Orleans County

County Legislature recognizes Vietnam War veterans on 50th anniversary of war’s end

By Tom Rivers, Editor Posted 29 March 2023 at 9:51 pm

Photos by Tom Rivers

ALBION – Orleans County Legislator Fred Miller shakes hands with peter Huth, second from left, and Ronald Poss, left, after Miller read a proclamation during Tuesday’s Orleans County Legislature  declaring March 29, 2023 as “Vietnam War Veterans Day.”

The day recognizes the 50th anniversary since the departure of the last American troops from Vietnam.

County legislators urged the community to honor the service of the Vietnam War veterans, who often weren’t treated well in their return home.

Fred Miller reads the proclamation from the County Legislature honoring the service of the local veterans who served in the Vietnam War. Nancy Traxler, director of the Orleans County Veterans Service Agency, is at far left.

Governor Kathy Hochul today also issued a proclamation declaring March 29, 2023 “Vietnam Veterans Day.”

“Vietnam Veterans deserve the utmost respect and recognition for their immense service to our state and nation,” Governor Hochul said. “In New York, we work each day to ensure that their duty and sacrifice is commended and remembered, and it is my honor to celebrate New York’s 207,000 Vietnam Veterans on this Vietnam Veterans Day.”

An estimated 207,000 Vietnam War Veterans currently live in New York State, and 4,119 New Yorkers died during the war in defense of this nation and the values for which it stands. Their names are among the 58,276 names listed on the Vietnam Memorial Wall in Washington, D.C.

OC Fraud Unit prevented $1.4 million of overpayments in 2022, with $46K more recovered

Posted 22 March 2023 at 7:58 am

Press Release, Orleans County Department of Social Services

ALBION – The Orleans County Department of Social Services Fraud Unit is staffed by two investigators who review circumstances on both active and pending cases for applicants/recipients of Supplemental Nutrition Assistance Program (SNAP), Medicaid, Home Energy Assistance Program (HEAP), Day Care, Emergency Assistance and Cash Assistance.

Referrals to the Fraud Unit initiate from staff, hot line tips from the public, database matches with Department of Labor and Wage Reporting System, and other public and private agencies.  Investigations are done on known or suspected violations of the law, related to fraudulent receipt of welfare funds.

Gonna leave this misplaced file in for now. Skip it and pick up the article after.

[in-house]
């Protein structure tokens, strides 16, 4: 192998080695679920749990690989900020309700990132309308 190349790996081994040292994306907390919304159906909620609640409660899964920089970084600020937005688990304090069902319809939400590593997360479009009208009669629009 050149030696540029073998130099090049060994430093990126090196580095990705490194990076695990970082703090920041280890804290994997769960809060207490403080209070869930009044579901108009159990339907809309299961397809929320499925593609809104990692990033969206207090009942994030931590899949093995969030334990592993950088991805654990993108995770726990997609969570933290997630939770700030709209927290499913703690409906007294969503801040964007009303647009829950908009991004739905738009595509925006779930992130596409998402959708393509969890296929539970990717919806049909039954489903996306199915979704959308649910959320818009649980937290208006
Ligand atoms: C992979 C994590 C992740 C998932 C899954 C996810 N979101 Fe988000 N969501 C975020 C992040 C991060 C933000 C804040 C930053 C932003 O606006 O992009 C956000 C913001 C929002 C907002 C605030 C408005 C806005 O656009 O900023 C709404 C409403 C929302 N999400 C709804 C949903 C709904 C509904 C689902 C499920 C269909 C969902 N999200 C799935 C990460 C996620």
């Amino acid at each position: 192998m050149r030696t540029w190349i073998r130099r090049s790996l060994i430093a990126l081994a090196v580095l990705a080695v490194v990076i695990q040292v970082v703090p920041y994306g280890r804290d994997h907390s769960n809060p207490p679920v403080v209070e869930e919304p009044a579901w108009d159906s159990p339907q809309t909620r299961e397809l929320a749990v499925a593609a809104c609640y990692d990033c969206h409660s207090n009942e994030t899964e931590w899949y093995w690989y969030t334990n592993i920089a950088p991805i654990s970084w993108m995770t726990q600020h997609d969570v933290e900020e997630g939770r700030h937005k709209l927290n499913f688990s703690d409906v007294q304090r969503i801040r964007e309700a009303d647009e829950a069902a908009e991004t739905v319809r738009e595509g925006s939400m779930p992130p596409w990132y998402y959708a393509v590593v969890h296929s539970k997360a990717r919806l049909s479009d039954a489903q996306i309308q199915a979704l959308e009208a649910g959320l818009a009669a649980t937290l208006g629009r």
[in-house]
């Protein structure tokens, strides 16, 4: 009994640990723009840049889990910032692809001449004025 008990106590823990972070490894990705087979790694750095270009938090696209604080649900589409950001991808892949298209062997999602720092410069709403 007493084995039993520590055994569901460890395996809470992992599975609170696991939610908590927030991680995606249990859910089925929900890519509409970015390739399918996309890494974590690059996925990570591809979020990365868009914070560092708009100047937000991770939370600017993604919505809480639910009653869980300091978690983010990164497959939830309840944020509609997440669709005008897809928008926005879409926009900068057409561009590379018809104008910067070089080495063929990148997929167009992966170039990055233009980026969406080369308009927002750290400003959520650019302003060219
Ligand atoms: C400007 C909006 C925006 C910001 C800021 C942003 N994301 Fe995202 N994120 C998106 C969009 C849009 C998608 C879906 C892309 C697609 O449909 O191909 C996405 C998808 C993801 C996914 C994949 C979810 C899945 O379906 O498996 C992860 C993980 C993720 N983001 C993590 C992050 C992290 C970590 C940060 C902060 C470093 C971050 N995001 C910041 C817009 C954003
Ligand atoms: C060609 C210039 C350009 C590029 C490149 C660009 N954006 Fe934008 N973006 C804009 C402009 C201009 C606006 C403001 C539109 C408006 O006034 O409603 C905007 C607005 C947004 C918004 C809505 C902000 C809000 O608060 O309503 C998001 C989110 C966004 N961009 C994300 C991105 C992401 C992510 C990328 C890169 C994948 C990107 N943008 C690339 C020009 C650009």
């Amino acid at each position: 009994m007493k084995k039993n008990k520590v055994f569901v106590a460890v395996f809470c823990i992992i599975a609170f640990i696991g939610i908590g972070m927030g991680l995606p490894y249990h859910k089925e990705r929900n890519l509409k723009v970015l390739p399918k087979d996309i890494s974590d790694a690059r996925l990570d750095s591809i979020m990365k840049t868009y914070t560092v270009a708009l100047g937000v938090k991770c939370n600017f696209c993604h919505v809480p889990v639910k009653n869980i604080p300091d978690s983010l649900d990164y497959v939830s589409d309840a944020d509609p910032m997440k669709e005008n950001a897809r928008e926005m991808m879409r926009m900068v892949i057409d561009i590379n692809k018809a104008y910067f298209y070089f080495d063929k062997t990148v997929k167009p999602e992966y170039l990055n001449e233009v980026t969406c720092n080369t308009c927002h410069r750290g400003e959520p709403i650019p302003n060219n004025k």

A typical fraud investigation consists of interviewing applicants/recipients, unscheduled site visits to applicant/recipient residences, and by making direct contact with retailers, employers, landlords, and other individuals associated with the individual suspected of committing fraud. Some instances of fraud are appropriate for court prosecution resulting in criminal charges being lodged such as Filing a False Instrument (the Application for Benefits), Petit Larceny or Grand Larceny.

The success of fraud mitigation efforts is measured in two ways:

• Cost avoidance is the upfront savings realized when a case is prevented from opening due to detected irregularities in the application. Applications are referred to the Fraud Investigator by Examiners in our Temporary Assistance or Day Care unit when specific indicators are present such as inconsistencies in reported income/resources, household composition, or prior case history.

If the investigator confirms inaccurate information, or if the applicant fails to keep their investigative appointment, benefits will not be issued. New York State establishes the basic cost per case which, when multiplied by the number of cases not opened, results in the cost avoidance amount. In 2022 the cost avoidance for Orleans County was estimated to be $1,389,462.

• Recovery is the actual monetary amount the agency collects when overpayments are verified to have occurred. In 2022 the amount established to be recovered for SNAP and Cash Assistance overpayments was $52,692 and the amount adjudicated by the court for recovery was $46,121.

Recoveries established by the Court are repaid through the Probation Department and the remainder are paid to Orleans County Department of Social Services. It is important to note that most of the money recovered is returned to either the Federal or New York State government and not returned to the county coffers.

An additional outcome that can result from a Fraud substantiation is the Intentional Program Violation (IPV). If it can be established than an overpayment to an applicant/recipient was an intentional act, that applicant/recipient can be disqualified from receiving future benefits:

  • For Cash Assistance the disqualification period can be 6 months, 12 months, 18 months and 5 years.
  • For SNAP, the disqualification period can be 1 year, 2 years, and permanently for the third offense.